Diane Ragsdale speaks and writes about the arts around the world. She is currently enrolled as a Doctoral Student at Erasmus University Rotterdam and has previously worked for the Andrew W. Mellon Foundation and On the Boards (Seattle) among many other cultural organisations.
This is a specially edited excerpt from Diane’s (virtual) presentation to AMA conference 2011 for AMA COMMONS.
This recession has revealed that we don’t simply have some failing organisations here and there that need to close or be restructured. Rather, we have entire industries, sectors, cities and even countries that cannot be sustained and that are questioning what makes the world go round and how they will generate sufficient revenue to stay alive in the future.
This brings us to the ongoing transformation of the economy as a result of the combined forces of technology and globalisation. Into what are we transforming and how can we prepare for it? Some say we are transitioning to a knowledge economy (a conversation that has been going on for about 20 years); some have extended this and describe the future as a ‘creative economy’ (an idea that has been circulating for around ten years and has been particularly prevalent in the UK). One would think that since we produce and disseminate artistic goods, that living in an era defined by creativity would be great for the arts.
But this creativity era has less to do with artistic imagination and more to do with technological change. And it brings us as many challenges as opportunities. I tend to see them as one and the same. I’m going to mention three.
1 – The consumer is increasingly powerful.
A blogger for the website The Craptacular which covers the Broadway scene, recently posted a blog taking on producers of two shows for comments made during their curtain speeches. In one case, a producer essentially asked the audience to stop listening to all the negative press the show was getting, because it was nonsense. In another, the audience was asked not to blog or tweet or otherwise converse on the internet about what they were about to see. The blogger wrote a passionate and critical response, including the following two comments:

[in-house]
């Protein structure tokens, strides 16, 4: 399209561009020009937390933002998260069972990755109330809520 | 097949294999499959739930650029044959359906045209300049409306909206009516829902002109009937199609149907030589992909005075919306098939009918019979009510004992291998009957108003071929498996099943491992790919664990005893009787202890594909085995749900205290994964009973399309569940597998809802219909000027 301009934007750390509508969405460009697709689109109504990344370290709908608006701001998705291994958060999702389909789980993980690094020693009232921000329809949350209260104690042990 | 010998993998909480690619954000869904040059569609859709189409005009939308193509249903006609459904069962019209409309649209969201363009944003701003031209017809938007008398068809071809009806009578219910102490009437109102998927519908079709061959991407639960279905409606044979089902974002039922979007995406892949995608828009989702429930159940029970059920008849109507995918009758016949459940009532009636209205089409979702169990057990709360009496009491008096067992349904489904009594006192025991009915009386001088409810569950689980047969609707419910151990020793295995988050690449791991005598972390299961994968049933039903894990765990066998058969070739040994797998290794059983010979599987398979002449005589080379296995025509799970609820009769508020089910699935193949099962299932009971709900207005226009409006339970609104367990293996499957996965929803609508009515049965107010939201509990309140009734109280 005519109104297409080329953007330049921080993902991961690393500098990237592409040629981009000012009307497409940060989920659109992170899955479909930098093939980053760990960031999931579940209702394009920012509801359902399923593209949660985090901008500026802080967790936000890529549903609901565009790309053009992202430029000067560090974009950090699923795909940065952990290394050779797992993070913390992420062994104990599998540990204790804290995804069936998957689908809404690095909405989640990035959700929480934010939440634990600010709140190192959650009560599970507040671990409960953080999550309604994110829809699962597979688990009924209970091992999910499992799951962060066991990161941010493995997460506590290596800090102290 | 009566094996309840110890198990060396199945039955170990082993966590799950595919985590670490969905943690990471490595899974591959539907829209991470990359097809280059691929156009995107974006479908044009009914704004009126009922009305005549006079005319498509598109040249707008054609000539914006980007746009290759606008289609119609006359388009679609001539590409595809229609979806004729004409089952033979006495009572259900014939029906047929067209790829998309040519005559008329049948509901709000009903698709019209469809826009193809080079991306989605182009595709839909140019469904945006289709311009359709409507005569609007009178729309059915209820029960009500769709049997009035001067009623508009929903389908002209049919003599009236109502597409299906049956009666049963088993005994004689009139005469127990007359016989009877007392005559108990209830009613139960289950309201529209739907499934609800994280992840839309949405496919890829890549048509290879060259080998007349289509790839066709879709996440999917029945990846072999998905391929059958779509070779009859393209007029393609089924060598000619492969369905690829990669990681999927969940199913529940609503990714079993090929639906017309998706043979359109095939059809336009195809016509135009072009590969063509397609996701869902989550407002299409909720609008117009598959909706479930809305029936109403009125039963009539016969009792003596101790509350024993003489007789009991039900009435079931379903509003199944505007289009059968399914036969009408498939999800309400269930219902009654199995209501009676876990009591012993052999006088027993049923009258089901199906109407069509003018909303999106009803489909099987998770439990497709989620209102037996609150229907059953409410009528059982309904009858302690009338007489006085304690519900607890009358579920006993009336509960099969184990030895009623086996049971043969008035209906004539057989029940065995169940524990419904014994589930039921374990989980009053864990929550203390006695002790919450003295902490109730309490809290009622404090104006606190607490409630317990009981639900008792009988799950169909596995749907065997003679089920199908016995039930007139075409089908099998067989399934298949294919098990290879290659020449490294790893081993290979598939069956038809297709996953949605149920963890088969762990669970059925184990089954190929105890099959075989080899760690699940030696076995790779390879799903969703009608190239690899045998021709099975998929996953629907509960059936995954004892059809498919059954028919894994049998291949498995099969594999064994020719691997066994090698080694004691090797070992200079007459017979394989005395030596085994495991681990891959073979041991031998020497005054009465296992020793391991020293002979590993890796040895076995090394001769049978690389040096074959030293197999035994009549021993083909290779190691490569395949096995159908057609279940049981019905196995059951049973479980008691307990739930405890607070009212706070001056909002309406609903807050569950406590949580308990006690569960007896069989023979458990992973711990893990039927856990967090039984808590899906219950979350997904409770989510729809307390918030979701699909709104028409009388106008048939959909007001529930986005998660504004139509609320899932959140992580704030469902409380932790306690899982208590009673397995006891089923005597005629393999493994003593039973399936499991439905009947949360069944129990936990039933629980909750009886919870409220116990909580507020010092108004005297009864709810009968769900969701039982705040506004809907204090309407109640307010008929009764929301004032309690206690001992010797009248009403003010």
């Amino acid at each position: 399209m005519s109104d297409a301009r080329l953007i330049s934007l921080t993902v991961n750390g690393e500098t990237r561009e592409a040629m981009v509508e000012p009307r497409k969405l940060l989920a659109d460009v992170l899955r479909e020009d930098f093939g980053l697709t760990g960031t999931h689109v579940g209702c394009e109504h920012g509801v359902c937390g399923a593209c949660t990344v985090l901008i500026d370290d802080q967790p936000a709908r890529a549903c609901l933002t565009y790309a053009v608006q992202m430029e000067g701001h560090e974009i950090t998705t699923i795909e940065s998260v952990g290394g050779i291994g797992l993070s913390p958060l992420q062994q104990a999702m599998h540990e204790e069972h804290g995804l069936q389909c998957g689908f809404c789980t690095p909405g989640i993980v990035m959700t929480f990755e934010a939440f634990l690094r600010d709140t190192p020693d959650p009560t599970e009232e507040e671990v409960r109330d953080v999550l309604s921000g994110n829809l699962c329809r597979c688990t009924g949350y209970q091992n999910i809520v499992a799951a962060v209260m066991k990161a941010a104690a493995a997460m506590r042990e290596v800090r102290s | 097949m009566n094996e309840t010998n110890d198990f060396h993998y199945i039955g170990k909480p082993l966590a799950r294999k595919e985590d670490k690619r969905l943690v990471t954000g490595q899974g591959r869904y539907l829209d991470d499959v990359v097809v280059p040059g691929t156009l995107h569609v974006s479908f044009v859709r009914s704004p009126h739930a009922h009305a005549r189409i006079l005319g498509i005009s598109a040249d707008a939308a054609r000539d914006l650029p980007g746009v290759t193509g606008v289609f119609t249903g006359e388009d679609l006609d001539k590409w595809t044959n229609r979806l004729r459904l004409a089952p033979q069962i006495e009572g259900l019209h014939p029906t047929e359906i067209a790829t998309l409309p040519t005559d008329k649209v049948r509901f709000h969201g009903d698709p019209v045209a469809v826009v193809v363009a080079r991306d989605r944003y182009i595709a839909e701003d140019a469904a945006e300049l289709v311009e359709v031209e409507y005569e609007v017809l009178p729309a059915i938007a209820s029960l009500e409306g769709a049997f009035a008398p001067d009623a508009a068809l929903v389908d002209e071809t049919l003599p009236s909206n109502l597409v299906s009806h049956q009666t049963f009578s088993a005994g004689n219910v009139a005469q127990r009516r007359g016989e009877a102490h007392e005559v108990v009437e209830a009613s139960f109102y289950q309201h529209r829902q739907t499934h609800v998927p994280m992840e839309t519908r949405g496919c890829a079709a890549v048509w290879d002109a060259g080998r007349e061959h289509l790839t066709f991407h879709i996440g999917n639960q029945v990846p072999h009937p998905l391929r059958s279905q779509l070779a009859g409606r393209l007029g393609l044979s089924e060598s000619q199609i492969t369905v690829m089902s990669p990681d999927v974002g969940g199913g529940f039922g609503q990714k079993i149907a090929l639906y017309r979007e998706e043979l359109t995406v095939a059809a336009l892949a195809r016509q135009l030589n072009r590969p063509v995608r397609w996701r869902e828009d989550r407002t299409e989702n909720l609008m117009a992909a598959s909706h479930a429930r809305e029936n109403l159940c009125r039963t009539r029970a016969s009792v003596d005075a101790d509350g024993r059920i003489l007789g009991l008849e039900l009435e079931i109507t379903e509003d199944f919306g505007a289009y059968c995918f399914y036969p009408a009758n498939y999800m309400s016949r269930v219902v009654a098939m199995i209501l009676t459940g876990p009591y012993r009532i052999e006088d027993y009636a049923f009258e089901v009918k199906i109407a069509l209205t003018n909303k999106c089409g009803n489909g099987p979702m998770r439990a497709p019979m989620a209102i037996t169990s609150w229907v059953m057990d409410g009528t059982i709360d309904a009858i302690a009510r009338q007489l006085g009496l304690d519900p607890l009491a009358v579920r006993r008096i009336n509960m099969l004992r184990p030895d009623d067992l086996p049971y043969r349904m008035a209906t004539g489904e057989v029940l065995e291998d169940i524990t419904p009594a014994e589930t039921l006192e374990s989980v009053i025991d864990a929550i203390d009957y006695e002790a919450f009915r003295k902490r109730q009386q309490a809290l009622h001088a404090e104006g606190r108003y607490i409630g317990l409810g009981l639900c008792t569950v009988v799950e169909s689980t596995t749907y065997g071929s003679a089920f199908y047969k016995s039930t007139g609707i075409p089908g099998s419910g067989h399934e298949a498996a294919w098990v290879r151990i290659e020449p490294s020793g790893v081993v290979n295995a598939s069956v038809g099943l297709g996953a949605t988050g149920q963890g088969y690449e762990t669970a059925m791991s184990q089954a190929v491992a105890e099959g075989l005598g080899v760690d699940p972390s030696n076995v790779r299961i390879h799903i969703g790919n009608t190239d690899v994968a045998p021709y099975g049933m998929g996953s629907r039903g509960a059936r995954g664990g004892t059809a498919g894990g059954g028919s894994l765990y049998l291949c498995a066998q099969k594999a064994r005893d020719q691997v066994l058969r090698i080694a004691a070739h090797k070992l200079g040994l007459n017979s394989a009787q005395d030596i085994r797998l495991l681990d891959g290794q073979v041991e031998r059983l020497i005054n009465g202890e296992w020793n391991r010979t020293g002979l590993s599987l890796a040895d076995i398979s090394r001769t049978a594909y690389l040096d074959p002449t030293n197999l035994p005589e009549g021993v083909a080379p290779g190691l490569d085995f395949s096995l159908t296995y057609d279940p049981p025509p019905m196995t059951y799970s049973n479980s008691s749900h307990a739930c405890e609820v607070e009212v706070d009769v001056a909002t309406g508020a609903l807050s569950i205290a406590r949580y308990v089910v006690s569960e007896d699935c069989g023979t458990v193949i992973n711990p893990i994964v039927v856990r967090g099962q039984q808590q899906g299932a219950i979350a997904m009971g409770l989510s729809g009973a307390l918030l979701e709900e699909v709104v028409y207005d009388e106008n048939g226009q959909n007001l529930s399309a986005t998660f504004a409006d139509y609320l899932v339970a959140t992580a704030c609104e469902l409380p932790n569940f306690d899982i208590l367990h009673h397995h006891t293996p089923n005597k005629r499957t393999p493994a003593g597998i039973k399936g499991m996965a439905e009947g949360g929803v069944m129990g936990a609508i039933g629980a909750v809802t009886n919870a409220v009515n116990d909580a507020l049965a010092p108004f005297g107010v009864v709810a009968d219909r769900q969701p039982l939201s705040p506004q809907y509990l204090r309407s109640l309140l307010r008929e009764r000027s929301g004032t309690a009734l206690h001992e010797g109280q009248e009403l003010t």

‘To tell me not to blog is essentially telling me not to think. Or not to chat with my friends. It’s telling me to enjoy theater in a vacuum. It’s also telling me to enjoy art in a way that is only useful to the artist.’
‘As a blogger and an audience member, I straddle a weird line. But this is the future of theater, baby, so all the producers and audience-dev types, all the PR mavens and the marketing gurus, I have a message for you: Get used to it. We are not going away. Your audience is only going to get louder and savvier, and they will embrace the newest technology before you will.’
The growing strength of the consumer is particularly impactful for arts organisations because we produce symbolic and experience goods and services whose value is often uncertain and determined within a social context. Consumers thus have growing power to influence your reputation, your box office sales and your community support. They are listening to each other more than to you. But here’s the thing: many of them are saying things that it would benefit you to hear.
Which brings me to a related shift …
2. Consumption and production are collapsing into one another.